Continued from last week, trends six through ten cover frozen foods, man aisles, mobile applications, and more.
Frozen Foods Evolve Into Foods That Are Frozen
Consumers of all ages are looking for solutions to help feed their families with the tastiest, easiest to prepare and for some, the healthiest foods possible – at the right price. Data from The Hartman Group reports that 44% of all adult eating happens alone; underscoring the need for more single serve and convenience. While the frozen foods department has typically satisfied these needs, today unit sales are down more than any other department in the supermarket. But that is about to change.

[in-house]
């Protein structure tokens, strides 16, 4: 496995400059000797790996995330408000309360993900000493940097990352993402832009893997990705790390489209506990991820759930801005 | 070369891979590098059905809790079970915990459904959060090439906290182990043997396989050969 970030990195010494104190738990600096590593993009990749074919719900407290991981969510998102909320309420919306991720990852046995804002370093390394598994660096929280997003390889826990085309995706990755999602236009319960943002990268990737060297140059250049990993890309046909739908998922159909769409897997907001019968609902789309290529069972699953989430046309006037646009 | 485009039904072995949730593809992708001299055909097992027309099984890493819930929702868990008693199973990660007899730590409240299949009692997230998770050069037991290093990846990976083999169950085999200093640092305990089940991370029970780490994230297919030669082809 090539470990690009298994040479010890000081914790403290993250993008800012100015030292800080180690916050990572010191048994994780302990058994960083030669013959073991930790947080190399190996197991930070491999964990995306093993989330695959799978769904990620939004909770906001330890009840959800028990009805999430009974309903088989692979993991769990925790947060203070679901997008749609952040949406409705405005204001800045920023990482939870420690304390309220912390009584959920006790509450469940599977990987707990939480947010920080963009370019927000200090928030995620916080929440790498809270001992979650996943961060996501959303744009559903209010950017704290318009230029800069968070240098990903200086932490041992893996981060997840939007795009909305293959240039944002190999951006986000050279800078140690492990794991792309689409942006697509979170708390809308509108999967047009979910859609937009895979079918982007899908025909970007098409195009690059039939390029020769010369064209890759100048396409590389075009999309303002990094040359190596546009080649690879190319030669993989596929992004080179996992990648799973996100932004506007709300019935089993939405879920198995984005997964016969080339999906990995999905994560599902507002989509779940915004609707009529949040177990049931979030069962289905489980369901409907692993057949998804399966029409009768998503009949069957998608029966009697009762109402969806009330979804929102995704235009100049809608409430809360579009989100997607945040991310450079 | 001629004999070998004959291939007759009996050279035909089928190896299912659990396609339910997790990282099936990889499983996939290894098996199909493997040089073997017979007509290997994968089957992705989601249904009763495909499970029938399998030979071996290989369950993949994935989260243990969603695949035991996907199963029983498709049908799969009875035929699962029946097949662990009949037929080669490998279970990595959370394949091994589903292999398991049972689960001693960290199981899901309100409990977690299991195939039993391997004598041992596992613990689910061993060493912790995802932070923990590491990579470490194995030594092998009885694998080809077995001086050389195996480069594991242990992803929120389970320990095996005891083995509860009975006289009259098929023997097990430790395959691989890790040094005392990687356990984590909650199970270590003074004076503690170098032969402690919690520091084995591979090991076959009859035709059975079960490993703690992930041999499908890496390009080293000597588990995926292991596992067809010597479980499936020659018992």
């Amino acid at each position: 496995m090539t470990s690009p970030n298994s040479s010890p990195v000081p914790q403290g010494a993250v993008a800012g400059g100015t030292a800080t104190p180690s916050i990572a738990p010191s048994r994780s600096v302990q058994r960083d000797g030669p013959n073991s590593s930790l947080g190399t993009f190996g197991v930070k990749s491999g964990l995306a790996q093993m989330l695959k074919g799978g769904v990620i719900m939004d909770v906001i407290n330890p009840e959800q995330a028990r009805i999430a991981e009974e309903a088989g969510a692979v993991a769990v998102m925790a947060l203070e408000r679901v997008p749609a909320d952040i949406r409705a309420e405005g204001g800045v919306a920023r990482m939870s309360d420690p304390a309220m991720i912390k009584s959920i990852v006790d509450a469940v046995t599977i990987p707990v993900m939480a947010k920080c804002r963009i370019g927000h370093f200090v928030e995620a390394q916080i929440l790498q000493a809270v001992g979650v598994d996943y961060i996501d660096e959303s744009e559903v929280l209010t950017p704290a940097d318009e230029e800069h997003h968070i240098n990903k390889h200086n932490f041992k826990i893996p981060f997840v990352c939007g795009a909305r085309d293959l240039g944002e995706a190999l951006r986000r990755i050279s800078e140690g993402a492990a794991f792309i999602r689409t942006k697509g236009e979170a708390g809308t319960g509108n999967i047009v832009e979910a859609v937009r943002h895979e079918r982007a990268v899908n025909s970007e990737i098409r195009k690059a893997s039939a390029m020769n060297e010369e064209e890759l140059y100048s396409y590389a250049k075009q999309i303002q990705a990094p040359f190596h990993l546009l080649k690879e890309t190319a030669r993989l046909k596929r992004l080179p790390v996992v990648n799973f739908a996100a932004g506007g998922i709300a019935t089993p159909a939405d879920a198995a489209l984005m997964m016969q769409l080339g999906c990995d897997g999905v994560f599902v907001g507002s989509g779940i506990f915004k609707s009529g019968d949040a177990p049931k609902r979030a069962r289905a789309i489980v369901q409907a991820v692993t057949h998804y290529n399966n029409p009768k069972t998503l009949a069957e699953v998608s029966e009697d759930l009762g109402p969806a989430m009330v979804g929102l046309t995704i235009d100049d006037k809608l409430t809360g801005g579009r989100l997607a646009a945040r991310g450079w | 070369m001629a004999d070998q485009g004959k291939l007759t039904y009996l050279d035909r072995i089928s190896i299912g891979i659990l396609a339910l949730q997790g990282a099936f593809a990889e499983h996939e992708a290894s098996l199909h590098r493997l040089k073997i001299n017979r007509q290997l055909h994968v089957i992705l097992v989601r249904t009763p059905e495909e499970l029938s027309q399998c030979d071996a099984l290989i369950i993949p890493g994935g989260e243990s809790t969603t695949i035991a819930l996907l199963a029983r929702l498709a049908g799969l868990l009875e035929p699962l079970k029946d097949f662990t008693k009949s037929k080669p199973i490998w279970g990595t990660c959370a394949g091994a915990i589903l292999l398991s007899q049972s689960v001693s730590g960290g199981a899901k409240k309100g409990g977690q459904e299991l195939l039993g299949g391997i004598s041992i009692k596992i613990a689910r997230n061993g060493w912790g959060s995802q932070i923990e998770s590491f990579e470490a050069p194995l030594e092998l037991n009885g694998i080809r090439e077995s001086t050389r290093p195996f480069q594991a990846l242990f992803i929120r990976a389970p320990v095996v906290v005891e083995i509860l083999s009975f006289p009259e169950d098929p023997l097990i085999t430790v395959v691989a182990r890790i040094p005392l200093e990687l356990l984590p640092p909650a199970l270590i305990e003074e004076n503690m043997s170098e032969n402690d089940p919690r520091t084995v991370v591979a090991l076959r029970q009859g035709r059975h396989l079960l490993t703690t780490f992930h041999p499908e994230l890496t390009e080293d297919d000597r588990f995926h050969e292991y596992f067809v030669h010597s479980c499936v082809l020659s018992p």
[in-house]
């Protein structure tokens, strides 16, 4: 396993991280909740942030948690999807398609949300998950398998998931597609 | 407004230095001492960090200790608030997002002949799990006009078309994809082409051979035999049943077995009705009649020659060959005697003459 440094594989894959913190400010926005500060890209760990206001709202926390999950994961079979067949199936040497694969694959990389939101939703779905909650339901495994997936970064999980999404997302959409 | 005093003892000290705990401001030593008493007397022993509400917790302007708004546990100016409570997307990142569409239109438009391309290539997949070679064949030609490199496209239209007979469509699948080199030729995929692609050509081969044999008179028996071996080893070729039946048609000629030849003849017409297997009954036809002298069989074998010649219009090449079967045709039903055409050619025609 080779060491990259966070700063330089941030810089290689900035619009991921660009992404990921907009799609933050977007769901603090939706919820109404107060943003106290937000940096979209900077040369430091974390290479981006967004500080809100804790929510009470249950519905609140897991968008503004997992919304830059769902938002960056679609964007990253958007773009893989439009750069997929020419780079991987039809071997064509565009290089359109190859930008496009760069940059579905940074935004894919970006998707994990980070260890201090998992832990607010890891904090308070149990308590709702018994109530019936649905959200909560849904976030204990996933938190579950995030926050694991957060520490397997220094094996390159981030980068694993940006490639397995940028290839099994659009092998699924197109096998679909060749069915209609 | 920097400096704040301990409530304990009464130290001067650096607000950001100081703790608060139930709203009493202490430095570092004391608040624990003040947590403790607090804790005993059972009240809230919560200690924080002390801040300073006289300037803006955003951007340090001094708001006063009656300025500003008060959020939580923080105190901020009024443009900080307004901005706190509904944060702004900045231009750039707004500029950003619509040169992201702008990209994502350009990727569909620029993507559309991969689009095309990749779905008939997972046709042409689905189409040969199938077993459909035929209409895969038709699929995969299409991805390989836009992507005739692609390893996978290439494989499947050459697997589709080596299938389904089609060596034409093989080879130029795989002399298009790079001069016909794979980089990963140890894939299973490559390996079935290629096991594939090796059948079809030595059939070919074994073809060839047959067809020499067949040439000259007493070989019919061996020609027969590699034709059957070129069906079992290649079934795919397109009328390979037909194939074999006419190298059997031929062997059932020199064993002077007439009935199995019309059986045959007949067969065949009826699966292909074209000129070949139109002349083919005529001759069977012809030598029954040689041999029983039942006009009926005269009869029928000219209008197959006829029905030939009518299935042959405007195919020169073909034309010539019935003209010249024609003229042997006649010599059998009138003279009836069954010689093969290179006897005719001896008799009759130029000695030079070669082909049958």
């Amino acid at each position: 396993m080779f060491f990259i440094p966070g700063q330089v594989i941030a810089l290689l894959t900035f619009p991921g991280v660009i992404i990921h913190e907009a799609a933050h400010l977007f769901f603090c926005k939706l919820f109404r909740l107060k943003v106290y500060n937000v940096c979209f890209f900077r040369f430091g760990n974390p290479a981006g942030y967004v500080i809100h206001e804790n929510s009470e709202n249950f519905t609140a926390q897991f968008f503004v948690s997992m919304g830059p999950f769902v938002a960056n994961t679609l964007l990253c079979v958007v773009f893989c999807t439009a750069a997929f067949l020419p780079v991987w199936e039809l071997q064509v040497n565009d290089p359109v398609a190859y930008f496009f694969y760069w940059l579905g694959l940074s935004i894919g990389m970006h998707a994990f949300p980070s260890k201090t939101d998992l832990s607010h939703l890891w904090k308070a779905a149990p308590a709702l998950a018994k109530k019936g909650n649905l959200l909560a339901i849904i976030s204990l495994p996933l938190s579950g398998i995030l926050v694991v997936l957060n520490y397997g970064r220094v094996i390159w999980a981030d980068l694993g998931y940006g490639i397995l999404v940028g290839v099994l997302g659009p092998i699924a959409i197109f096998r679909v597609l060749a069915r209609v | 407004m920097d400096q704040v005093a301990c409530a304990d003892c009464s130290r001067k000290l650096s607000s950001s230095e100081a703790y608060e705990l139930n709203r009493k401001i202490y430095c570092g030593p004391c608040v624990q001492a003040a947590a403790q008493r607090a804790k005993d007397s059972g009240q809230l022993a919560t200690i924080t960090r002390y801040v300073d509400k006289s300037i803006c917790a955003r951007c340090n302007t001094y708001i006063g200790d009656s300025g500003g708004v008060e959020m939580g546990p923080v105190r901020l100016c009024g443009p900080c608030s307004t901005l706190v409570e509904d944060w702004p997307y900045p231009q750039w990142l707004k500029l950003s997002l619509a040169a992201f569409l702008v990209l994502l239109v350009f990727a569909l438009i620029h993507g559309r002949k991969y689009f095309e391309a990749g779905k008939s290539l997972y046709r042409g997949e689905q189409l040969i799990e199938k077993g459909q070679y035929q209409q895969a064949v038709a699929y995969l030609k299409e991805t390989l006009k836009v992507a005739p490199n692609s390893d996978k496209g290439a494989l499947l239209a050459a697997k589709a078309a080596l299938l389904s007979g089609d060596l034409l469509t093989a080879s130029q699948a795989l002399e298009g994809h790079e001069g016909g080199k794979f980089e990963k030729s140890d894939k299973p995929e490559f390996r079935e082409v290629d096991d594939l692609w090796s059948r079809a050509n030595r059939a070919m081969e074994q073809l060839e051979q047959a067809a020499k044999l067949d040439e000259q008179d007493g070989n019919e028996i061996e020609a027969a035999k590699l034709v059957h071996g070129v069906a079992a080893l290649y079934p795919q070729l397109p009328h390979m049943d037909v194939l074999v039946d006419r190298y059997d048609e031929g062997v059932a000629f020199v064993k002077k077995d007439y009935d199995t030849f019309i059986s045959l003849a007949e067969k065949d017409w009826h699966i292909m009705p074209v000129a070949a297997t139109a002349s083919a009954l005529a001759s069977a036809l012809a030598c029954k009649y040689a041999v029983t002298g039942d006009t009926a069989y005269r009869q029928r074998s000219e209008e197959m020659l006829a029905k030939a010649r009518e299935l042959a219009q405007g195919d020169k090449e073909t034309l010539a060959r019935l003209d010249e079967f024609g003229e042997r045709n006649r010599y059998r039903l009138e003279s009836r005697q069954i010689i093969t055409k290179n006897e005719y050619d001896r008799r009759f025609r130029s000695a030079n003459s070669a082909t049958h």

Demographics also help to explain recent category trends. Over half of shoppers buying frozen foods are over the age of 55. Compared with 2007, there are 37% fewer shoppers under the age of 35 purchasing frozen foods. Of shoppers ages 35 to 44, 25% have left the department in the same period. One reason for the decline is the perception of frozen foods. Many of these younger consumers think of frozen foods as “processed” versus “prepared” when they peruse the aisle. Look for this fallacy to disappear as frozen food makers begin to tout their “real food” ingredients and explain the freezing process better: how the extreme cold temperature in the freezing process slows down the growth of microorganisms and other naturally occurring changes that affect quality or cause food to spoil.